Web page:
How to boost your business: Menu engineering
Linda Even is the leading menu specialist in the Netherlands and possibly in Europe. With her unique menu scan she helps chefs and restaurant owners to optimise their menus. “I can’t look at a menu normally any more. There are often so many opportunities to improve sales and increase turnover!” Read on to learn how your menu can become a useful tool in boosting your business.
“My knowledge is based on scientific research into the way people make choices. The studies are often only available to students and lecturers in universities, and the articles tend to be written in English are very long. I have adapted these complicated theories so they can be used in practice. Since I have had a lot of experience of working in the hotel, restaurant and catering sector in the past, I also know what I'm talking about. I understand that menus must be easy to keep clean and that some dishes take more time to make than others.” She mainly looks at the way the different items are positioned and presented. “It is all about temptation.”
Getting rid of the euro sign
Research has also shown that in restaurants where the euro sign has been taken off the menu, the average spend is 8.15% higher. “Virtually all guests find it annoying to be constantly reminded of the fact that they will have to pay the bill at the end of the evening”, explains Linda. “If you make sure you minimise triggering the primitive brain in that area, people find it easier to spend and they spend more. She also points to so-called valuable words, which can make or break a dish. “These are adjectives that make a dish irresistible. They allow you as a guest to have an even better idea of what to expect. I divide valuable words into three categories: geographical words, sensory words and nostalgic words. These could include references to a country or local area, describe the texture of an ingredient or a word such as ‘traditional’. It is best not to use words like ‘tasty’ or ‘delicious’: they are subjective.”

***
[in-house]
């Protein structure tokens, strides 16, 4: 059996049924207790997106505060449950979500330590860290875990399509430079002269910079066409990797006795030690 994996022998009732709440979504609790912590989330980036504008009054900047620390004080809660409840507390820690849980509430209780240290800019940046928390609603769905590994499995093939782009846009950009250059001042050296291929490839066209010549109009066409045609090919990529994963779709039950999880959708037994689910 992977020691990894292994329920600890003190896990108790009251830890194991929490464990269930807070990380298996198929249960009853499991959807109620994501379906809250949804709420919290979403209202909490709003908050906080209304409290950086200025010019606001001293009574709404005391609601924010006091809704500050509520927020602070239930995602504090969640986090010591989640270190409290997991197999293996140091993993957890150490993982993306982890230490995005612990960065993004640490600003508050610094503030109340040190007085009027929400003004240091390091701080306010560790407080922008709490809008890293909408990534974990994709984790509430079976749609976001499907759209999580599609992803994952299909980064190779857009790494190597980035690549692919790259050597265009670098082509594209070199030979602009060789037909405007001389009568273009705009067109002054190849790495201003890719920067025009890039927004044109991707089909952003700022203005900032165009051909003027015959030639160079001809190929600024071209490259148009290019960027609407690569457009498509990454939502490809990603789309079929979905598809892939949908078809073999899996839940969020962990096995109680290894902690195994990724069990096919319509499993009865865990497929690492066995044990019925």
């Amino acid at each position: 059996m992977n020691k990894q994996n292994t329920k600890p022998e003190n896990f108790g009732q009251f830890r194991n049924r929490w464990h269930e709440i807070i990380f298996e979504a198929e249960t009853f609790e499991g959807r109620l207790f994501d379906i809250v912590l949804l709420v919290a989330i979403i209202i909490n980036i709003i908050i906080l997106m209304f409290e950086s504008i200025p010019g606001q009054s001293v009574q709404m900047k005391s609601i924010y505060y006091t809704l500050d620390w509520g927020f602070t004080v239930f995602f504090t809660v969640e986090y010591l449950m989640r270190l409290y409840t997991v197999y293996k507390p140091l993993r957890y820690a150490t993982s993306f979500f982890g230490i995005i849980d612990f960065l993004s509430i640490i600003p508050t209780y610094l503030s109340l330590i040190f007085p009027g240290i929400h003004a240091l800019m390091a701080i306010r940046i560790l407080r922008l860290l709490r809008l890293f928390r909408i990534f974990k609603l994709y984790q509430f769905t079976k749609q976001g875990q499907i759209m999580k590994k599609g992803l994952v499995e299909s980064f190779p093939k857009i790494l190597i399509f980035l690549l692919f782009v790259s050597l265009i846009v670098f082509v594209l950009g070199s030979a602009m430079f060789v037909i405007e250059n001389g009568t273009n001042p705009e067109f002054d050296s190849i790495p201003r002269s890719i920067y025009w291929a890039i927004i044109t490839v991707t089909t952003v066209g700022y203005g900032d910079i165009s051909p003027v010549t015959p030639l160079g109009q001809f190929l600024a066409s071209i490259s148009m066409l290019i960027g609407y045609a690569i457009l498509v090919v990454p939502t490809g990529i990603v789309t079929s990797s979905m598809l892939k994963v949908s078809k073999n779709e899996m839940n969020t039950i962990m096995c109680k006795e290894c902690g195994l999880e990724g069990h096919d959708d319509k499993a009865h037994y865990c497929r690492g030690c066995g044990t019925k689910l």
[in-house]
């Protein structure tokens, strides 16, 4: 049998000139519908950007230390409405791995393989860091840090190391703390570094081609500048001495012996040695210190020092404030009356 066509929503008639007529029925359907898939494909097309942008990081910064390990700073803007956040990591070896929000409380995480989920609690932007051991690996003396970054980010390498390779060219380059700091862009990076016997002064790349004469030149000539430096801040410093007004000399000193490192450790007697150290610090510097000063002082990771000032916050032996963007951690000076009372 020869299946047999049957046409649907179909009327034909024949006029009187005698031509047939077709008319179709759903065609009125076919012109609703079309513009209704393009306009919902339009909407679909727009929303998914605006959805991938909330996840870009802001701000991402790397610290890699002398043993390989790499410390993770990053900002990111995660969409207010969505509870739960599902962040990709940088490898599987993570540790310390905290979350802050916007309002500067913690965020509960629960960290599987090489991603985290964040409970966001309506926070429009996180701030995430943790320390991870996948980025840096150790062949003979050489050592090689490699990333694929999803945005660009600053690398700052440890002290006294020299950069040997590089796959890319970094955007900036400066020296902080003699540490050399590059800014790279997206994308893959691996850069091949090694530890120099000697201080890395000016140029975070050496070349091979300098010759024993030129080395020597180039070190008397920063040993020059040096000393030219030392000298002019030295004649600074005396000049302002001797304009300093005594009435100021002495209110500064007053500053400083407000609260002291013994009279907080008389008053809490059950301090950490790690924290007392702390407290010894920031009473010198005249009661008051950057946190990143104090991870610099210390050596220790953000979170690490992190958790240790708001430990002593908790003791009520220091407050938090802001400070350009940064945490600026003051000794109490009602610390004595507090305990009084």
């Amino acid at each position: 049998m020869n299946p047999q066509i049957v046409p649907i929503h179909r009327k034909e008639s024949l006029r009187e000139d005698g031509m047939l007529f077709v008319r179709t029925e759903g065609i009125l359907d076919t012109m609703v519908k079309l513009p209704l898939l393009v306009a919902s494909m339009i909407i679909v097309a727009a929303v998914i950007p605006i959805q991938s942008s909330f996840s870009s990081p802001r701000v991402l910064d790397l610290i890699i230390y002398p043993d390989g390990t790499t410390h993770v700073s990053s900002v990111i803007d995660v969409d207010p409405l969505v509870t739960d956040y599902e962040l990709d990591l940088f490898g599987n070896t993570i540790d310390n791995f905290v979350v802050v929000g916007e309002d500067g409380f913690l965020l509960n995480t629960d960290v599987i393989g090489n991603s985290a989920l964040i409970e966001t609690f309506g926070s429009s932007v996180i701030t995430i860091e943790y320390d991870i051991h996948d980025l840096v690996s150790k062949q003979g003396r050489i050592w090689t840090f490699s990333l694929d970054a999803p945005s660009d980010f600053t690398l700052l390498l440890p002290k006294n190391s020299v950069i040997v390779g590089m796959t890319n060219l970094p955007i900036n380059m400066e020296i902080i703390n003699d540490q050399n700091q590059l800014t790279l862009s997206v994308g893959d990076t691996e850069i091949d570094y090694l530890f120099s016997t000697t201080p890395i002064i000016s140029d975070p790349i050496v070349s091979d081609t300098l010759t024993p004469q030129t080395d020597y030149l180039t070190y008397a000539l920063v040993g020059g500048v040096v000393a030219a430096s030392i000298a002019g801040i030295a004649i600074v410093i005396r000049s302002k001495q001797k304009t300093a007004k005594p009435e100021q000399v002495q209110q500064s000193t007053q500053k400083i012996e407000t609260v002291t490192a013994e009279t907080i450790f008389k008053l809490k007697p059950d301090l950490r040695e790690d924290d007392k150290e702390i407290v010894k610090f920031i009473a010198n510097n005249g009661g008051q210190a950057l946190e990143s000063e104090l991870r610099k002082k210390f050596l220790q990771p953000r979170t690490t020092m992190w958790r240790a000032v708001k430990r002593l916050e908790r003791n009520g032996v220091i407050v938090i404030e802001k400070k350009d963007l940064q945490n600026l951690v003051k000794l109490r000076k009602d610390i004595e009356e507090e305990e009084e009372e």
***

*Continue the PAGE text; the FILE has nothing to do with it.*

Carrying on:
People often decide on the basis of your menu whether or not to come and eat with you. “Many people now explore online”, says Linda. “So make sure your menu is online and make sure it looks superb. Also display the menu in a glass case at the entrance, if the location is suitable for that. Attractive photos and the right dishes will reassure people: they want to be confident that the food is going to be good." “Make sure the photos you use are of good quality and displayed large enough. when your guests see them, they should almost be able to taste the dish. You should also choose a font that is easy to read. It may seem obvious, but after the trend of having handwritten menus in recent years it does need to be mentioned. Be aware of the colour of your letters and the background too.”
Desserts on the menu
To tempt customers to order a dessert after they have had a starter and main course, Linda Even says you really need to get them into party mode. “You definitely need to make sure your guests have some space left over for that third course. Consider offering a range of smaller desserts. One of my customers who started offering desserts in two sizes saw dessert sales rise by no less than 92%. Use photographs and tempting words to sell your desserts. Then exceed those expectations.”